Piranga is an interactive website developed to help students, volunteers and professional bird-banders improve their ability to accurately identify, age and sex birds in the hand or in the field, so that they can improve the quality of the data they collect through their banding programs. This module allows bird-banders to easily upload, share and comment on their photographs of birds in the hand, as well as the photos of others, in the hopes of creating a comprehensive library of images for both sexes and all ages of North American species. At present, the site can handle images of any species of bird from Canada, the U.S.A., and Mexico, though there are plans to include species from the Caribbean, Central and South America as well.
Piranga is designed to be used in combination with existing bander training reference materials, such as the ones listed below, to allow the user to practice and improve ageing and sexing techniques without requiring a bird in the hand, and also to provide comparative material in the field.
Piranga allows the user to browse through lists of species found in a particular region. Once a species is selected, contributors can see thumbnails of available images, and click on those to enlarge them. Users are encouraged to submit their own photos, and add comments describing how each bird’s age and sex was determined to help other bird-banders learn what to look for. For maximum benefit, users should compare Piranga’s comments and photographs with the descriptions in the reference materials listed above (e.g. Pyle 1997).
More than 60 species accounts in Piranga are curated by the Migration Research Foundation, mostly based on field study at McGill Bird Observatory. These accounts feature:
Background information on ageing can be found in McGill Bird Observatory's "Introduction to terminology and techniques".
Photos in Piranga are by default classified as "Contributed". For curated species accounts, some of the photos are selected for highlighting as "Reference" or "Supplemental":
Note that many species accounts are incomplete, and some reference images are of suboptimal quality. Please help us continue to improve Piranga by uploading any images that will help us upgrade! Contributed images will be reviewed periodically to ensure that the best possible reference images are highlighted.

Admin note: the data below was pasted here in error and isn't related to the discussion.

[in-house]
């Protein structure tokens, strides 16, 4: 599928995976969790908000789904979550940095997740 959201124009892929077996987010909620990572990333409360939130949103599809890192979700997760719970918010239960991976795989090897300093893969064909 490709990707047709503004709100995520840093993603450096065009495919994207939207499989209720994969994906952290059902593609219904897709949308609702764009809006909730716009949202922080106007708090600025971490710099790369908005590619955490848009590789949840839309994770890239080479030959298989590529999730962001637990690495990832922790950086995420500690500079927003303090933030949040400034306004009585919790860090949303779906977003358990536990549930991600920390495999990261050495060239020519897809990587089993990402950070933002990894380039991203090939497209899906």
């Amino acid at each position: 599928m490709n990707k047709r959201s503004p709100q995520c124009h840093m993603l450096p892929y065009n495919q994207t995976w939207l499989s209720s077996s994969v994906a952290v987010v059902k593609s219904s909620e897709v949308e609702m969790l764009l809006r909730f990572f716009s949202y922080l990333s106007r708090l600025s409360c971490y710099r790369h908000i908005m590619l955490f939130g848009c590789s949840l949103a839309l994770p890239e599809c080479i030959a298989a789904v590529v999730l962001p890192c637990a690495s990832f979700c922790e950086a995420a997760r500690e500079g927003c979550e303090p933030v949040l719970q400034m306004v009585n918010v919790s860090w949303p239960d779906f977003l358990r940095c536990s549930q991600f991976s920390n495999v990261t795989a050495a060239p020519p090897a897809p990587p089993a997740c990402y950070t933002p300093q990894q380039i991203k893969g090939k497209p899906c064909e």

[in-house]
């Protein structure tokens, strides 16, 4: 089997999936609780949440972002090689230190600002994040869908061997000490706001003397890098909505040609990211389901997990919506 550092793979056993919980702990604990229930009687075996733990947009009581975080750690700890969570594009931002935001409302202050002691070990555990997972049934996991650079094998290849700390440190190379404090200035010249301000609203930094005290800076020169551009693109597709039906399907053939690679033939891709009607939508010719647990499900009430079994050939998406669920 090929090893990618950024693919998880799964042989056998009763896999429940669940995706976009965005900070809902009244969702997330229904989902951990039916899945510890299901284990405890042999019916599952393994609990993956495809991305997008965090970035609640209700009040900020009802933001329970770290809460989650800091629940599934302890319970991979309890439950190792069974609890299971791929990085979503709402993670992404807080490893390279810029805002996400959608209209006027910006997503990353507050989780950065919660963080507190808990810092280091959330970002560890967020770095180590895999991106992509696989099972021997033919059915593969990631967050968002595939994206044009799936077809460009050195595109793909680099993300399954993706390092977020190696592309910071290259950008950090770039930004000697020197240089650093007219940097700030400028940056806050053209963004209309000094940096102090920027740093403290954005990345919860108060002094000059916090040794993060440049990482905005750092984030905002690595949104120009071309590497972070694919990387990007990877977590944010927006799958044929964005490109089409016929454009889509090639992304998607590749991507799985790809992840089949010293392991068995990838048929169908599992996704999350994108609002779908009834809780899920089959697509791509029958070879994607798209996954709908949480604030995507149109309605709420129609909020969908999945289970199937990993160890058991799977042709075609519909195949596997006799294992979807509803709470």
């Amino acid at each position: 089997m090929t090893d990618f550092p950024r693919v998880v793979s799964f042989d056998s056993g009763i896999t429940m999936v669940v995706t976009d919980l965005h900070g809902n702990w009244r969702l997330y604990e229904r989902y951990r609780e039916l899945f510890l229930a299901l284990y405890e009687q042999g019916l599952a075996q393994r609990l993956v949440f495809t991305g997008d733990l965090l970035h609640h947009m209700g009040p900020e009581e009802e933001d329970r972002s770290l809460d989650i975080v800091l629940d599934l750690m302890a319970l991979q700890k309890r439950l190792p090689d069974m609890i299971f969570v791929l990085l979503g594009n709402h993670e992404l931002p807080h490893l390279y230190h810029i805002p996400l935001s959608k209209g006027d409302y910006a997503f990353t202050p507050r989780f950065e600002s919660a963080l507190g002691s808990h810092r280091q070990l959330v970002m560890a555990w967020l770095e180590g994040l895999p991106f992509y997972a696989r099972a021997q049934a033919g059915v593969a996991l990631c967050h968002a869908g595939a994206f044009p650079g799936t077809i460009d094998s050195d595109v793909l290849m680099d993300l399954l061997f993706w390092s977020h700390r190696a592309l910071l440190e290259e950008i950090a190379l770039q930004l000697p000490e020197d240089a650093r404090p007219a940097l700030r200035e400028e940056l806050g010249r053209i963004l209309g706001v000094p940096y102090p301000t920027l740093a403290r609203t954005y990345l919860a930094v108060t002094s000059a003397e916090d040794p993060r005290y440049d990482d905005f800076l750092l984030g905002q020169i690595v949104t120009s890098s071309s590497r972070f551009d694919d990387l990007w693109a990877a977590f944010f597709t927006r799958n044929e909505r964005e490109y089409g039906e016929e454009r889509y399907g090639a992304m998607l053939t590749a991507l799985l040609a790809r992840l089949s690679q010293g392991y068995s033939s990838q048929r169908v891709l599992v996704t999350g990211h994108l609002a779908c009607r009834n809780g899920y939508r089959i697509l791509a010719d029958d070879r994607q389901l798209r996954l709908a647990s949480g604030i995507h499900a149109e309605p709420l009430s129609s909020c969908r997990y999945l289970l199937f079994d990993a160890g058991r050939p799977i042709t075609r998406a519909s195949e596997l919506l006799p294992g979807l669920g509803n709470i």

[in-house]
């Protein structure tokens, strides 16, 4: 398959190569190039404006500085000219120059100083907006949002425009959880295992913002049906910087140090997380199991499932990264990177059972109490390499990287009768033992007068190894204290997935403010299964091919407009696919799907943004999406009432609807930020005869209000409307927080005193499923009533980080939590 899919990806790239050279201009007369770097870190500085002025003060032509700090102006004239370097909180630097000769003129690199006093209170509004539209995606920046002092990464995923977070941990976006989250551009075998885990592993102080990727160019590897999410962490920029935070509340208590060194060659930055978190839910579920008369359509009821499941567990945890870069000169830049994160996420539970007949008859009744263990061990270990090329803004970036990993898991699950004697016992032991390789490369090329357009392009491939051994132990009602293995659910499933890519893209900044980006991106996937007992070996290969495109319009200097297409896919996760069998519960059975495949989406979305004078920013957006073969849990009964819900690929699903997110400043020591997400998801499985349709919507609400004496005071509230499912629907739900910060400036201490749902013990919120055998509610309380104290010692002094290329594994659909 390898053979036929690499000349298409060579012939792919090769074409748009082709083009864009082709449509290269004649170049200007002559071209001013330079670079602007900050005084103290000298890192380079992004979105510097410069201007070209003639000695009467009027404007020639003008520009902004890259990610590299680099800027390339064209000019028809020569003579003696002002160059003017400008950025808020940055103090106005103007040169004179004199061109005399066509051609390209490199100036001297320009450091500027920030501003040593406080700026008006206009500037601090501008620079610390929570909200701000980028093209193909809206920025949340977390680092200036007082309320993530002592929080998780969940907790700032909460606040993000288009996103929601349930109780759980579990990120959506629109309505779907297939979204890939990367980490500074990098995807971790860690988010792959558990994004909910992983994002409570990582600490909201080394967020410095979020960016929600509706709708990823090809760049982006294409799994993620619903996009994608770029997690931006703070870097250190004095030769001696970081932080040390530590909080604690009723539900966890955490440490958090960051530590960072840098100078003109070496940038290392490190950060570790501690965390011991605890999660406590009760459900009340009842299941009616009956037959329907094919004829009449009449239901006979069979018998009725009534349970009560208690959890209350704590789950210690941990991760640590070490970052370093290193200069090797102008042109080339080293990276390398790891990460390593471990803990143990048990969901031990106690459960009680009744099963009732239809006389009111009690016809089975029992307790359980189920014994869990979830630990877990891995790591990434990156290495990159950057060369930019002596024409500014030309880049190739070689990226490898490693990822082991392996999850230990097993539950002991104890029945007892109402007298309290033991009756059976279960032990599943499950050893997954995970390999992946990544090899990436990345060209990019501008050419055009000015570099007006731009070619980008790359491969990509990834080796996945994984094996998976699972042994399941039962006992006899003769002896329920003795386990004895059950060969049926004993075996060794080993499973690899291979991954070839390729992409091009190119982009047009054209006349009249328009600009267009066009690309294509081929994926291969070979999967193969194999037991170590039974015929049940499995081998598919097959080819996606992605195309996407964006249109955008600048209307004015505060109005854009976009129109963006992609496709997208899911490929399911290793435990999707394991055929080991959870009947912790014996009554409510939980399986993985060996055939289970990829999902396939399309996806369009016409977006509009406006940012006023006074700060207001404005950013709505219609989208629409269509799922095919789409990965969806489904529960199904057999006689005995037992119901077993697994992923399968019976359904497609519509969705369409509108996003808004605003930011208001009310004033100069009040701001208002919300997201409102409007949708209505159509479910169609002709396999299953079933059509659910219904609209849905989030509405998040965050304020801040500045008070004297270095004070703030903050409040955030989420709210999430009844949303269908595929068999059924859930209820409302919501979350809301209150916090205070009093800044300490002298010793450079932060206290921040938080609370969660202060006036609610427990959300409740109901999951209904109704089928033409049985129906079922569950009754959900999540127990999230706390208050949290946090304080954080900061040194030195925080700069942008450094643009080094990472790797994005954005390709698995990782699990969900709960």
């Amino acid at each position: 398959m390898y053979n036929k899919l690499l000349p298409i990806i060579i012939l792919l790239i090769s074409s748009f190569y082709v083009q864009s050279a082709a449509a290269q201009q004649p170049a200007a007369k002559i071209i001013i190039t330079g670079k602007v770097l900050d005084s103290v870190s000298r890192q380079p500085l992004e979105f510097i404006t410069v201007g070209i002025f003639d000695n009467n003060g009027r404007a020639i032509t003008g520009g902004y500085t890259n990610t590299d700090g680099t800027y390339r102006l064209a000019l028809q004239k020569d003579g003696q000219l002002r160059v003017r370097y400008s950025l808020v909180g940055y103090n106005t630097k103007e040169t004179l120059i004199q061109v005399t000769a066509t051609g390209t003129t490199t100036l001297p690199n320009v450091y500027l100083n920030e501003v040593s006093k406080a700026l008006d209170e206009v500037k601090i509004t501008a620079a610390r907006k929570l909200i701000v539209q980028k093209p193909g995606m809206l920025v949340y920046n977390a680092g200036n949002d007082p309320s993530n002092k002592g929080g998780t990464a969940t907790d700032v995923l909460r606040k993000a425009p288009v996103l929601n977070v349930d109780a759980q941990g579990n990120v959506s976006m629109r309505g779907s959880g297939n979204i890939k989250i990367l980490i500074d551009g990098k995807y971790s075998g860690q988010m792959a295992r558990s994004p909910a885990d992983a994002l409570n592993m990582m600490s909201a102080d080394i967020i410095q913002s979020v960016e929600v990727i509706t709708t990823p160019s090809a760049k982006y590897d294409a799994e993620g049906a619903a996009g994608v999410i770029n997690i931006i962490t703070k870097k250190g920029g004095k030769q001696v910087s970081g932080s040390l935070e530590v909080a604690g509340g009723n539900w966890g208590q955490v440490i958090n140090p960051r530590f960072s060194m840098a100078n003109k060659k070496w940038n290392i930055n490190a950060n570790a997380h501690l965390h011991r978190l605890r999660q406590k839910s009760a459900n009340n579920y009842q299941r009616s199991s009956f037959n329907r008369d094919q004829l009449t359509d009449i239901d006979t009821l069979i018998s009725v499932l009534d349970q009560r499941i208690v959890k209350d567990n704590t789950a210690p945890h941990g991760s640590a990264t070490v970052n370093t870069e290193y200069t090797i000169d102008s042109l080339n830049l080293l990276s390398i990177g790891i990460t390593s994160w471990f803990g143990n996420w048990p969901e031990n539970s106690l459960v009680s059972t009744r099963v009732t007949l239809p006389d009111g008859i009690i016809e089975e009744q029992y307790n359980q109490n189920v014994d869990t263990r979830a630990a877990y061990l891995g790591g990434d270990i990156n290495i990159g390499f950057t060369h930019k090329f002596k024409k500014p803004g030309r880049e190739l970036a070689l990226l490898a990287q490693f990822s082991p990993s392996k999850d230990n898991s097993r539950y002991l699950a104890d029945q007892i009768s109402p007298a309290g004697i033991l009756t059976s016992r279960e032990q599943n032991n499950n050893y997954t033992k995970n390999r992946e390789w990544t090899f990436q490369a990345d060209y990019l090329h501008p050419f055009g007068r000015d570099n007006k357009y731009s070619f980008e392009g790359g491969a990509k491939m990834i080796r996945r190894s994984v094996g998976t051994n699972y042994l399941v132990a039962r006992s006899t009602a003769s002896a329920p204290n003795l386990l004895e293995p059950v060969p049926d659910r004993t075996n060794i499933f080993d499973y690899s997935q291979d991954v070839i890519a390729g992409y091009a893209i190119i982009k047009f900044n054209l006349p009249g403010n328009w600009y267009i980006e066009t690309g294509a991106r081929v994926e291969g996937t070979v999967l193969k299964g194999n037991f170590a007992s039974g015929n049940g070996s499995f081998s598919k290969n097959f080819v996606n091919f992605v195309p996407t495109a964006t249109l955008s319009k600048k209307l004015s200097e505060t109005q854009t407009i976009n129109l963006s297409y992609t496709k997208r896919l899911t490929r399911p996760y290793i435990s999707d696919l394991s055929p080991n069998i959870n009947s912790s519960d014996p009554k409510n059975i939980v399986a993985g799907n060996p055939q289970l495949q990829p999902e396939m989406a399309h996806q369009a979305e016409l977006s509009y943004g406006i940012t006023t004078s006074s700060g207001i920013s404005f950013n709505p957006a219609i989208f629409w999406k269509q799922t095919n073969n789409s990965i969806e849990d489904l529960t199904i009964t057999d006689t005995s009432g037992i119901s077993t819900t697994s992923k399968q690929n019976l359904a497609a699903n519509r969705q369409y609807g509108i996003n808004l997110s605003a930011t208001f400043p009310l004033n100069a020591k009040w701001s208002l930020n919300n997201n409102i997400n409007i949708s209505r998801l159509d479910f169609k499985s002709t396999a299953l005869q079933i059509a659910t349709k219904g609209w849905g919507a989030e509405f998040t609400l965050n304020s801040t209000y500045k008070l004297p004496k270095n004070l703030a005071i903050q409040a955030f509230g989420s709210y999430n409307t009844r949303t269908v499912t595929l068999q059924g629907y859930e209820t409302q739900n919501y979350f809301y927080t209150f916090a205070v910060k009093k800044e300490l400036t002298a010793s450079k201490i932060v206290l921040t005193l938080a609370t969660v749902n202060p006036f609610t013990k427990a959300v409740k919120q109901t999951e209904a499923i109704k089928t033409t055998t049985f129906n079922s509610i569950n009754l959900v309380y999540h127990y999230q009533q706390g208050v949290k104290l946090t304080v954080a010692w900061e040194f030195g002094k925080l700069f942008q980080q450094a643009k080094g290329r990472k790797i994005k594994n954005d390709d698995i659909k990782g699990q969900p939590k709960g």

Users can also quiz themselves to see how well they are progressing. Before launching the quiz, the user may wish to restrict the species list or even develop their own custom list of species for study using the [Change Lists] option. When the quiz begins, the user will be shown a randomly selected bird from the list and will have a chance to identify the species and determine the bird’s age and sex. All images for that individual will be available during the quiz; the user can simply toggle through them using the [<<] [>>] keys. The species must be correctly identified to get any points.
Note to the user: Do not be discouraged if you have trouble with determining the age or sex on the quiz, especially at first -- even the most experienced banders find it challenging to determine age and sex from photographs. Also, it is possible some photos are incorrectly labelled. If you find a bird for which you disagree with the age, sex or identity, please say so by describing why in the bird’s Comment field. The original contributor, as well as other users, will be able to see your comments and respond to them. If they decide you are right, they can change the original identification, age and/or sex as necessary. This module was created to promote learning; constructive discussions on ageing and sexing are welcomed and encouraged, as they can be excellent learning tools.
IMPORTANT: Most birds are protected in North America by federal, state, provincial or territorial law. Permits are therefore required before birds may be captured or marked. Participants are encouraged to contribute new photographs so the site will continue to improve over time, provided these participants have the appropriate training and government-issued permits required to safely and legally handle wild birds.